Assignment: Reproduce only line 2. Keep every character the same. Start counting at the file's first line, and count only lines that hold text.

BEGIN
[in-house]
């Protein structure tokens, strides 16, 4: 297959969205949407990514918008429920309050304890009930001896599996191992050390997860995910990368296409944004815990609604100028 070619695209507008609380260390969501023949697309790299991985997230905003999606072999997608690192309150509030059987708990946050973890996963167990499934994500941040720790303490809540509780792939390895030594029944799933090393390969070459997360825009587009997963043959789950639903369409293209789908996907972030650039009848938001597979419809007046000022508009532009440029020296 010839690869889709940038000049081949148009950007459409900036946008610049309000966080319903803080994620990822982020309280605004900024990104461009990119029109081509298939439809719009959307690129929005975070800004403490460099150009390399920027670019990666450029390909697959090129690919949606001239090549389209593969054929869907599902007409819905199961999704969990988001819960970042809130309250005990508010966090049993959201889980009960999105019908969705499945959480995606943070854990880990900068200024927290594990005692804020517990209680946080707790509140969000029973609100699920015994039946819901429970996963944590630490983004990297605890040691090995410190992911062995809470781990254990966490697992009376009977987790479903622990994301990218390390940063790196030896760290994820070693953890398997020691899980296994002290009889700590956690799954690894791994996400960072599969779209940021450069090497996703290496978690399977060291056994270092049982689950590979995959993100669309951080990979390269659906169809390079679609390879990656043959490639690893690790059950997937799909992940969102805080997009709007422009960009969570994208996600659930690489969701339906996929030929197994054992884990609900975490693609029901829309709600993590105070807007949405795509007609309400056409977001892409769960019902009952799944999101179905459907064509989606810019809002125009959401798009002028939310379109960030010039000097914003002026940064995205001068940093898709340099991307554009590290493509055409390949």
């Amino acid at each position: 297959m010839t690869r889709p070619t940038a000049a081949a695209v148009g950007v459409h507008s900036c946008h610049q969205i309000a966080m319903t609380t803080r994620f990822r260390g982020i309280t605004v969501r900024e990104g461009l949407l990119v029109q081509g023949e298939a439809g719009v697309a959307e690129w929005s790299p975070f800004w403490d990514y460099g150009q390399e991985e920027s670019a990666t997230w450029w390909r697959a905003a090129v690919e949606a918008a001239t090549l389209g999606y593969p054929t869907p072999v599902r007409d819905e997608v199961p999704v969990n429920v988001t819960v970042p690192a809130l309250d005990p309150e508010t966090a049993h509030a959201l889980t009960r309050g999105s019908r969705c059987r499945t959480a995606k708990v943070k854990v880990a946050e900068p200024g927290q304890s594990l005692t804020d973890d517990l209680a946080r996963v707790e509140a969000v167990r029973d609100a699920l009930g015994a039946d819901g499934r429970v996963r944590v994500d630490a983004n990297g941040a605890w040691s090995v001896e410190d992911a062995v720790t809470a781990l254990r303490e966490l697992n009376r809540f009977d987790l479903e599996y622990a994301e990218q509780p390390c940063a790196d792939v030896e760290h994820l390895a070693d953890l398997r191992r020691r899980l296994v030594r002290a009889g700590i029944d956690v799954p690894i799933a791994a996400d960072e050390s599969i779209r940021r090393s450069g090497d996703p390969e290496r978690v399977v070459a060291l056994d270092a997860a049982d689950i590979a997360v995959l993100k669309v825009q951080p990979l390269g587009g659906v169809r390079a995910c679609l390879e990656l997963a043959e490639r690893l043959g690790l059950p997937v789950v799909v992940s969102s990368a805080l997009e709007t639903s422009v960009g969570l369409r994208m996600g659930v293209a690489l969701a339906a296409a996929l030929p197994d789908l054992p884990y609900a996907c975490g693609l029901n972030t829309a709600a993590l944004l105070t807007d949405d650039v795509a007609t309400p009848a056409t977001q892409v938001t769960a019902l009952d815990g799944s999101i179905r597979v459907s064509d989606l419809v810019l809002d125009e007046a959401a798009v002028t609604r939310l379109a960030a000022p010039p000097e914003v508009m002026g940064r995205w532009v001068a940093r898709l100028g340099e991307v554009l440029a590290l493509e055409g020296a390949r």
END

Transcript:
């Protein structure tokens, strides 16, 4: 297959969205949407990514918008429920309050304890009930001896599996191992050390997860995910990368296409944004815990609604100028 070619695209507008609380260390969501023949697309790299991985997230905003999606072999997608690192309150509030059987708990946050973890996963167990499934994500941040720790303490809540509780792939390895030594029944799933090393390969070459997360825009587009997963043959789950639903369409293209789908996907972030650039009848938001597979419809007046000022508009532009440029020296 010839690869889709940038000049081949148009950007459409900036946008610049309000966080319903803080994620990822982020309280605004900024990104461009990119029109081509298939439809719009959307690129929005975070800004403490460099150009390399920027670019990666450029390909697959090129690919949606001239090549389209593969054929869907599902007409819905199961999704969990988001819960970042809130309250005990508010966090049993959201889980009960999105019908969705499945959480995606943070854990880990900068200024927290594990005692804020517990209680946080707790509140969000029973609100699920015994039946819901429970996963944590630490983004990297605890040691090995410190992911062995809470781990254990966490697992009376009977987790479903622990994301990218390390940063790196030896760290994820070693953890398997020691899980296994002290009889700590956690799954690894791994996400960072599969779209940021450069090497996703290496978690399977060291056994270092049982689950590979995959993100669309951080990979390269659906169809390079679609390879990656043959490639690893690790059950997937799909992940969102805080997009709007422009960009969570994208996600659930690489969701339906996929030929197994054992884990609900975490693609029901829309709600993590105070807007949405795509007609309400056409977001892409769960019902009952799944999101179905459907064509989606810019809002125009959401798009002028939310379109960030010039000097914003002026940064995205001068940093898709340099991307554009590290493509055409390949």